Weekly Brief: Toyota beats Tesla to the punch with zero-emissions big rig

Elon Musk asked us to wait until September for a peek at the world’s first zero-emissions articulated truck. Toyota had different plans. Andrew Tolve reports

Cars and trucks produce 20% of mankind’s annual CO2 emissions, 75% of our carbon monoxide emissions and up to 90% of all air pollution in urban areas. For believers of climate change, science or just plain smog, those are some pretty shameful statistics. As people around the world paused to celebrate Earth Day last week, Toyota debuted a potential remedy to the dire data: the world’s first zero-emissions articulated truck codenamed “Project Portal”.

The big rig is powered by hydrogen fuel cell technology and, although it’s just a proof of concept at this point, the possibility of replacing noxious fumes with the harmless by product of water has a lot of people excited, including the California Air Resources Board (CARB) and the California Energy Commission (CEC), whose representatives were flanking Toyota execs at the unveiling at the Port of Los Angeles.

The Project Portal truck will now take part in a feasibility study examining the potential of fuel cell technology in heavy duty applications. The study will begin this summer and contribute to the Port of Los Angeles’ Clean Air Action Plan. The idea is that zero-emissions trucks could be well suited for hauling cargo to and from the Ports of Los Angeles and Long Beach, on shorter trips that wouldn’t require truckers to stop and fuel up on each trip. Two weeks ago Tesla hinted that it’s set to debut an all-electric truck this September.

In other news, the secret is finally out: Apple is working on a self-driving car. The tech giant has applied for and received an Autonomous Vehicle Testing Permit from the California Department of Motor Vehicles, which means that it will soon join the ranks of Google, Tesla, Ford, BMW and more testing self-driving cars on California roads. Apple still hasn’t revealed anything about its plans but the state of California released an Apple training manual last week in response to a public records request. The manual suggests that Apple is currently training its staff to man self-driving cars and that the automated platform will be “controlled electronically (e.g. joystick) and safety drivers must be ready to intervene and take control.”

All eyes turned to China for the Shanghai Motor Show, where 1,000 exhibitors were on hand to present their wares to the world’s largest auto market. The show included an impressive 1,400 vehicles, many of which were split between super-sized, gas-guzzling SUVs that Chinese customers are keen on and zero-emissions electric vehicles that the government has demanded must represent 8% of all car sales come 2018.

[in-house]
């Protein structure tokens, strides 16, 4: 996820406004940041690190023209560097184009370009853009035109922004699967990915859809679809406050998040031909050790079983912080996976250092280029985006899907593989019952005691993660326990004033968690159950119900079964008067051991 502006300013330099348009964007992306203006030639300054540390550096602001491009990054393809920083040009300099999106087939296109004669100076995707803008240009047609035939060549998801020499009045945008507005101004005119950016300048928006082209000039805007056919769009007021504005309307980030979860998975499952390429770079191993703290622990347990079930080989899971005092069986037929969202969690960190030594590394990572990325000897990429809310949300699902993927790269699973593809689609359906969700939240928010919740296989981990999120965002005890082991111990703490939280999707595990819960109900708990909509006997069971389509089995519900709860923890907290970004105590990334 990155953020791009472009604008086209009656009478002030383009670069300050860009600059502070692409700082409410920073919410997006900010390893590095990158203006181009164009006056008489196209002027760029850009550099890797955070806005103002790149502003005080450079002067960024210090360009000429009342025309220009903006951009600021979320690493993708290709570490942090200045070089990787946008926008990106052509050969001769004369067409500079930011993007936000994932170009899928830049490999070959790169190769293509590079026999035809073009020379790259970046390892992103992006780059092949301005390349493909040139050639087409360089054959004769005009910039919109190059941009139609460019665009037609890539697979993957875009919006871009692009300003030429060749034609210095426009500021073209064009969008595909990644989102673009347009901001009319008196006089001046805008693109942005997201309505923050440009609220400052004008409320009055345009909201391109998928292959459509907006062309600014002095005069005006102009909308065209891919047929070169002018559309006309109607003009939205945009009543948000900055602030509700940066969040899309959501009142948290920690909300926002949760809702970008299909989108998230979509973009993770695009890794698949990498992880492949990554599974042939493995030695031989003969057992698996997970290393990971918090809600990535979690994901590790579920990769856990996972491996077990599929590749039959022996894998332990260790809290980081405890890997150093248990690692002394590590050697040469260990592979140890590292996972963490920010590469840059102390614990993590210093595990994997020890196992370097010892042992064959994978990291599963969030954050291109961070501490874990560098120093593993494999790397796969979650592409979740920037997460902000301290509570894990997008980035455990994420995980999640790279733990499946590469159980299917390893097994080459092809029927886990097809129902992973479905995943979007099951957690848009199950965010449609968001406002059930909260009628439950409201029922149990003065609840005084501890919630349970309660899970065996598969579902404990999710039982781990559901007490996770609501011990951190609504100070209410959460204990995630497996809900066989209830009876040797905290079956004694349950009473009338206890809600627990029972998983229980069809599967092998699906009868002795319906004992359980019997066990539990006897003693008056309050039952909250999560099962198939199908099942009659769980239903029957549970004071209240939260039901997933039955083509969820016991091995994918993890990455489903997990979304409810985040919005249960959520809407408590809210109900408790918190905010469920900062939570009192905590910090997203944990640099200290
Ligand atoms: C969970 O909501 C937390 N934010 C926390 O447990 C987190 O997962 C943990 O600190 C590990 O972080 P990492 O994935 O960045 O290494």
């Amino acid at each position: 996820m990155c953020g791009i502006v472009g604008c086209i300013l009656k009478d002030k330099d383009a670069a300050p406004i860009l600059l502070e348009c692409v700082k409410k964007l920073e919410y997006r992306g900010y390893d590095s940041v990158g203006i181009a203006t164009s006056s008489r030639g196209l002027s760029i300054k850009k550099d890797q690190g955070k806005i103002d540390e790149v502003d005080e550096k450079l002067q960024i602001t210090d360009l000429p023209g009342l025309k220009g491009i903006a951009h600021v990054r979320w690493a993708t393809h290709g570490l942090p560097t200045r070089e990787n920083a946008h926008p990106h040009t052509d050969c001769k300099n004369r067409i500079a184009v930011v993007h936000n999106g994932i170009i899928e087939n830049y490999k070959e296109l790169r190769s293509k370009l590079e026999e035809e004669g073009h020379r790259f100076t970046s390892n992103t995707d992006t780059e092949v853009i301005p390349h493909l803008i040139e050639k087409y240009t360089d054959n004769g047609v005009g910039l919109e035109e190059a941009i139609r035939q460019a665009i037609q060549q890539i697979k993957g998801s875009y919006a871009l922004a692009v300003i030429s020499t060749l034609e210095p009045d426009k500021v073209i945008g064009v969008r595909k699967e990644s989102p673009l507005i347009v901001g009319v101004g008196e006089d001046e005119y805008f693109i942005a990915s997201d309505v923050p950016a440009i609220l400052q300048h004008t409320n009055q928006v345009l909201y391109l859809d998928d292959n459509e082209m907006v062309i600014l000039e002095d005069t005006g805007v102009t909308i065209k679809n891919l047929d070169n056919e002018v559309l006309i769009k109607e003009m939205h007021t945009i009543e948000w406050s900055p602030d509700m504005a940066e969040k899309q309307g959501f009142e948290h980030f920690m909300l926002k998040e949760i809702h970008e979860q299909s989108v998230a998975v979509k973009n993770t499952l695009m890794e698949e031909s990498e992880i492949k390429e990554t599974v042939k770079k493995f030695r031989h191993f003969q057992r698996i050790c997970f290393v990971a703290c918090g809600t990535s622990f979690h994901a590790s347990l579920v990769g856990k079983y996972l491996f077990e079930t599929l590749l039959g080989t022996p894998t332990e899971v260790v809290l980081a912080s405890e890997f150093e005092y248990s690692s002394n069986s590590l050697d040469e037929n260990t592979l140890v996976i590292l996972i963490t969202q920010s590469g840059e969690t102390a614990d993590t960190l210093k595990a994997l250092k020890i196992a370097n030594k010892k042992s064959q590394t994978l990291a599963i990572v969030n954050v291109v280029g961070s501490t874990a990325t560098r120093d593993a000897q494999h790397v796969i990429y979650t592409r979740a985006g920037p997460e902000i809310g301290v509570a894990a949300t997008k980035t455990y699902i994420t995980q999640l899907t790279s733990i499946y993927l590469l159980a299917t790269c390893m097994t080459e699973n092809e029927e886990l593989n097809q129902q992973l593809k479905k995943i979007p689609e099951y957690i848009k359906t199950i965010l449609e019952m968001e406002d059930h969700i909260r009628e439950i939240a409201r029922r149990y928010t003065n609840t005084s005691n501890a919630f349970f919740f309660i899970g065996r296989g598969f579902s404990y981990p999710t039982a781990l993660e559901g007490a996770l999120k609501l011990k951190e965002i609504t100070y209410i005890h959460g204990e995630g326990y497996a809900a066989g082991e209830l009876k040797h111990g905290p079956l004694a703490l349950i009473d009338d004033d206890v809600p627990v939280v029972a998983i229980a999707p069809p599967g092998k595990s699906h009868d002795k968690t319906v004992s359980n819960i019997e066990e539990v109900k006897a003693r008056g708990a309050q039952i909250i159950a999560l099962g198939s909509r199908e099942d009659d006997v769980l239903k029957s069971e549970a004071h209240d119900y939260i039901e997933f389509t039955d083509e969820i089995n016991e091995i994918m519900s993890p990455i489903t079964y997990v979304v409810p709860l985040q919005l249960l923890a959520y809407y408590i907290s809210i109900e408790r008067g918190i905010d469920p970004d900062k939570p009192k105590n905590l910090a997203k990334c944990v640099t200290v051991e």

On the EV side of things, General Motors announced that the Chevy Volt is making a trans-Pacific journey from the US to China next year, where it will be sold as a Buick (the number two auto brand in China). The new Buick Velite 5 will be a hybrid that can travel 70 miles without a charge and crank out another several hundred miles once the petrol kicks in.

Volkswagen premiered three EV concepts: the Audi e-tron Sportback, Volkswagen I.D. Crozz and Skoda Vision E. No doubt the concepts are a thinly veiled attempt to help the world forget about VW's galling emission cheating scandal but they also seem to represent a genuine attempt to embrace a bold vision of electrification. The I.D. Crozz has a range of 310 miles per charge and an I.D. pilot mode that supports completely autonomous driving. The e-tron Sportback also boasts a similar range and has the body of an SUV with the top of a sports saloon while the Skoda Vision E is a full-on SUV with an all-wheel-drive electric powertrain.

Chinese auto start-up Iconiq debuted the Seven, a swanky all electric minivan that comes with Italian leather, a heads-up display, a touchscreen infotainment system, a TV screen that stretches 40 inches wide across the backseat and a personal assistant/in-car butler named IQ. The Seven was designed in partnership with supercar manufacturer W Motors and is scheduled to hit the Chinese market in 2019.

Another auto start-up angling for a slice of the Chinese market, Lynk & Co. (which is owned by Volvo parent company Geely), announced that all of its vehicles will come with a lifetime warranty and free internet connectivity. They’ll also come with what the company is hailing as “the world's first in-car digital share function”, which will make it easy for users to engage in car-sharing whenever they please. These features will debut on the 01 SUV later this year in China and the UK.

Finally, Harman introduced a new Digital Cockpit Platform in Shanghai that aims to streamline all the digital stuff on your dashboard – from centre displays and infotainment to instrumentation clusters, advanced driver assist systems, audio and sound management, lighting, e-mirrors, navigation, drive assist, an intelligent personal assistant … the list goes on. Harman’s solution integrates them all into a single platform that makes it more cost-effective and scalable for automakers and less confusing and taxing for drivers.

The Weekly Brief is a round-up of the week’s top telematics news, combining TU-Automotive analysis with information from industry sources.

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